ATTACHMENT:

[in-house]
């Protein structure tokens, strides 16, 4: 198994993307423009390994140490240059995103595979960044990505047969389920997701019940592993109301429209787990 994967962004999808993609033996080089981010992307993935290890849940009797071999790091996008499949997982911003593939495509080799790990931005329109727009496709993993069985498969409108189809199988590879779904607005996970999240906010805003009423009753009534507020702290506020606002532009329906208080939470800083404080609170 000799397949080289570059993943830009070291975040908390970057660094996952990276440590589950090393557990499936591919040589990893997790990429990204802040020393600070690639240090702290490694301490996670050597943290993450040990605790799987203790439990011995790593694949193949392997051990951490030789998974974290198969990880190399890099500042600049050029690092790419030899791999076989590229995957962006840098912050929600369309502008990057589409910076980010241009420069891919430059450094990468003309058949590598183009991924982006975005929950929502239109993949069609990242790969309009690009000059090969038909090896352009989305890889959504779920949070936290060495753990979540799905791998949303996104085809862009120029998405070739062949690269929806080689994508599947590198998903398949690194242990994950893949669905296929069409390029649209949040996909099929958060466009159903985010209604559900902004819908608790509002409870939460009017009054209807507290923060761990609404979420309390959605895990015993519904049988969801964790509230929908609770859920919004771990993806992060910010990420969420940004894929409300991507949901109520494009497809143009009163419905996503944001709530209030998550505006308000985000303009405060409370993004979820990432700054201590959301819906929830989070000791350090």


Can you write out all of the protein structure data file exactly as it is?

[in-house]
């Protein structure tokens, strides 16, 4: 198994993307423009390994140490240059995103595979960044990505047969389920997701019940592993109301429209787990 994967962004999808993609033996080089981010992307993935290890849940009797071999790091996008499949997982911003593939495509080799790990931005329109727009496709993993069985498969409108189809199988590879779904607005996970999240906010805003009423009753009534507020702290506020606002532009329906208080939470800083404080609170 000799397949080289570059993943830009070291975040908390970057660094996952990276440590589950090393557990499936591919040589990893997790990429990204802040020393600070690639240090702290490694301490996670050597943290993450040990605790799987203790439990011995790593694949193949392997051990951490030789998974974290198969990880190399890099500042600049050029690092790419030899791999076989590229995957962006840098912050929600369309502008990057589409910076980010241009420069891919430059450094990468003309058949590598183009991924982006975005929950929502239109993949069609990242790969309009690009000059090969038909090896352009989305890889959504779920949070936290060495753990979540799905791998949303996104085809862009120029998405070739062949690269929806080689994508599947590198998903398949690194242990994950893949669905296929069409390029649209949040996909099929958060466009159903985010209604559900902004819908608790509002409870939460009017009054209807507290923060761990609404979420309390959605895990015993519904049988969801964790509230929908609770859920919004771990993806992060910010990420969420940004894929409300991507949901109520494009497809143009009163419905996503944001709530209030998550505006308000985000303009405060409370993004979820990432700054201590959301819906929830989070000791350090």